Fashion forward: How Rebecca Minkoff uses technology to drive triple-digit sales growth – CNBC

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Fashion Week kicked off on Thursday with the industry descending on New York City.

The tradition of designers showing off their collections actually goes back to the 1940s. In today’s fast paced digital world, however, some are wondering if the tradition is still relevant.

Fashion week “used to be open to a very small closed circle of editors and buyers and we’ve seen a huge dramatic shift. We decided to open up our show to the consumer,” Rebecca Minkoff, the creative director for her own line, told CNBCs “On the Money.”

After a designer shows their collection, it usually takes 6 month for the clothing to hit stores. Minkoff decided to change that, and most of her clothing and accessories hit shelves as soon as they are revealed. It’s called ‘See Now, Buy Now.’

Social media now gives everyone a front row seat at the event, so the new philosophy helps get the items right into the hands of customers as soon as they want it.

The customer “doesn’t have to wait 6 months and see these different bloggers and celebrities and editors carrying the product,” said Uri Minkoff, Rebecca’s brother, co-founder and CEO of their brand.

Models walk the runway at Rebecca Minkoff'Â’s Spring 2017 fashion show at The Grove in Los Angeles on February 4, 2017.

The lack of lag also prevents fast fashion retailers from copying designs.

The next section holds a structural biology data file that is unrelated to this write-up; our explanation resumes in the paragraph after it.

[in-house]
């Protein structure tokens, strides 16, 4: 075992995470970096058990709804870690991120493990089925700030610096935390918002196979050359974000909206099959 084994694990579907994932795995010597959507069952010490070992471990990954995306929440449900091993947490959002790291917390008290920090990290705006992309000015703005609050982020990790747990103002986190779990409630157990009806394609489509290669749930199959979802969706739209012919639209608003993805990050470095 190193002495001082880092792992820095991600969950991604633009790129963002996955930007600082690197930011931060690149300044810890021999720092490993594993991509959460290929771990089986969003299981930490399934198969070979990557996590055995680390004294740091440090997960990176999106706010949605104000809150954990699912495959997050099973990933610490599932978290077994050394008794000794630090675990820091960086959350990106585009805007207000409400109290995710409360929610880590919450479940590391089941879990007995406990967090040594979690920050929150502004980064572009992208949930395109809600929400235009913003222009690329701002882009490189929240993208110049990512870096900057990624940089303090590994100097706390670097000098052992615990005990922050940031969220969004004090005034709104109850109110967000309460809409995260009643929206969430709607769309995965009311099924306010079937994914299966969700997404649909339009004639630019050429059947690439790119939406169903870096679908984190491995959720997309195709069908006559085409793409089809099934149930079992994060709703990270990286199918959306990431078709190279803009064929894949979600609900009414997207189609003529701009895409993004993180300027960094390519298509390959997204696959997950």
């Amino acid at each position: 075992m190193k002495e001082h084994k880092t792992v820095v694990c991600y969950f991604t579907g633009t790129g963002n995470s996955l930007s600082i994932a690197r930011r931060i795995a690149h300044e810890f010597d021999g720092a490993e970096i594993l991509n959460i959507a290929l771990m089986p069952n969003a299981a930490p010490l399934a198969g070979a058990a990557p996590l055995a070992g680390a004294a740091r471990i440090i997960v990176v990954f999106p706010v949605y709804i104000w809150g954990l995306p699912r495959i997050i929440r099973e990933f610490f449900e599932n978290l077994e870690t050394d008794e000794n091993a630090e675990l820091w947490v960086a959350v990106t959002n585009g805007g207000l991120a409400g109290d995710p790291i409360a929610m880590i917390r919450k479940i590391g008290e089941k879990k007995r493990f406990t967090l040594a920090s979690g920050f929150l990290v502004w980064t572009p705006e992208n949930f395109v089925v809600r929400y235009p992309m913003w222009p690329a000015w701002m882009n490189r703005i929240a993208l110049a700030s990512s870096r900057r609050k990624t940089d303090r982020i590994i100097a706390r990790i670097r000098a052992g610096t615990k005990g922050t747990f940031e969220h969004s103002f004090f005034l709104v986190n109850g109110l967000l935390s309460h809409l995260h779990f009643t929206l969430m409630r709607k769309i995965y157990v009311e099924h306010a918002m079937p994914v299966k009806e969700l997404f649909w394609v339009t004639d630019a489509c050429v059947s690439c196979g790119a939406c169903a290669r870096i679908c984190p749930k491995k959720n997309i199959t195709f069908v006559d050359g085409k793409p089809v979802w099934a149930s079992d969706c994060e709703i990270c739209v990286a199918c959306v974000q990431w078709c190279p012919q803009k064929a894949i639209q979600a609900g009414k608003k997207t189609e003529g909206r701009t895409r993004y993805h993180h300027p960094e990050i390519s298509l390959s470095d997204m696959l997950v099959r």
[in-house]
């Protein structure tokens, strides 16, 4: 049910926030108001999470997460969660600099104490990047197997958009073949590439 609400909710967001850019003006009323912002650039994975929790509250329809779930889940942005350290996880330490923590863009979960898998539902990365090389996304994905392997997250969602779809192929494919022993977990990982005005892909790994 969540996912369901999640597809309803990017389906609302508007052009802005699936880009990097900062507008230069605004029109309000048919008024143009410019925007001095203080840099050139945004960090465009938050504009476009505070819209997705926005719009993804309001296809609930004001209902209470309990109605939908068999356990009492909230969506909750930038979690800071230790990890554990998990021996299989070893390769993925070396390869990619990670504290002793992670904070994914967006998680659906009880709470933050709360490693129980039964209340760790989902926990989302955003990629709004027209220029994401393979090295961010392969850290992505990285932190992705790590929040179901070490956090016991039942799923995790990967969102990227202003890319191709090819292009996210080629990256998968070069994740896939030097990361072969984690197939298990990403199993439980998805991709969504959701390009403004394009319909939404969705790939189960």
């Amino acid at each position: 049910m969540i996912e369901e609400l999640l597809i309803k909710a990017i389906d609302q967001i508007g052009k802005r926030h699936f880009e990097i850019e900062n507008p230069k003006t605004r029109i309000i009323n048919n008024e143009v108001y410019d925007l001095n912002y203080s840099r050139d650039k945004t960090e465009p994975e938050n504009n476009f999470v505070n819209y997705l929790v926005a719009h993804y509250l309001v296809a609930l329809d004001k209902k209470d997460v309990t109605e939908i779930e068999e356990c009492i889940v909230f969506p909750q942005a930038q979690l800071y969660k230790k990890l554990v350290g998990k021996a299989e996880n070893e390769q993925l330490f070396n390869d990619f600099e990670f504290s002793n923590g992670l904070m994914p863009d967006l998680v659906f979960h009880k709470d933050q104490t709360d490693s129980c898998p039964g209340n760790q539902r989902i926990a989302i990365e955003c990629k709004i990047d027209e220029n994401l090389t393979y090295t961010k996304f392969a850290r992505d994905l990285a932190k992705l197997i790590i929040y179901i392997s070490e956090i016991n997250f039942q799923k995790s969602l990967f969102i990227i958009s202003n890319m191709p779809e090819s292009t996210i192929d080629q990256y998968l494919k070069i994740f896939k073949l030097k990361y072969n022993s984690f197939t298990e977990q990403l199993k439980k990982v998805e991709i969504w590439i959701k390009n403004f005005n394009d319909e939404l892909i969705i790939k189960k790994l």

Even outside of fashion week, social media plays a key role for the Minkoffs, who prefer it to traditional ads.

“We use Twitter for new updates. We use Pinterest for our mood board, but Instagram has really become front and center,” Uri Minkoff said to CNBC.

The brand has nearly 900,000 Twitter followers and more than 780,000 Instagram fans.

Rebecca Minkoff uses a high-tech video wall in her flagship New York City store.

As digital methods play a larger role for fashion brands, retail is struggling. To make their stores more relevant, the Minkoffs have gone high-tech.

The flagship Rebecca Minkoff store in New York City has a video wall for customers to find items, and also has interactive mirrors in the dressing room. The mirrors let consumers set the lighting to match where they will wear the clothing. They also let you order a different size or color with a few taps.

“I think it’s [brick and mortar retail] become about experience,” Uri Minkoff said. “For some people it may be an art installation for others it might be the way you boost the senses in some way, and for us we basically said there are so many efficiencies in e-commerce, how do we bring those digital efficiencies into the store?”

Dressing rooms in Rebecca Minkoff’s flagship NYC store have interactive mirrors that can adjust lighting and contact sales associates.

The technology worked: Sales have been up more than 200 percent each year since installation.

Rebecca Minkoff stores, which include 4 in the US and others overseas, also host events.

“We want to make our stores a hub of community. We host fireside chats, we host art openings, we host female entrepreneurs who want to launch something,” Rebecca Minkoff said.

The technology and events seems to resonate with the brand’s target audience—millennials.

“I’m designing for a woman who wants to lead a more fearless life. The esthetic is a little bit bohemian, a little bit rock and roll. But I really want a woman to put that jacket on and say, ‘Okay I’m asking for that raise,” Rebecca Minkoff said.

On the Money airs on CNBC Saturdays at 5:30 am ET, or check listings for air times in local markets.

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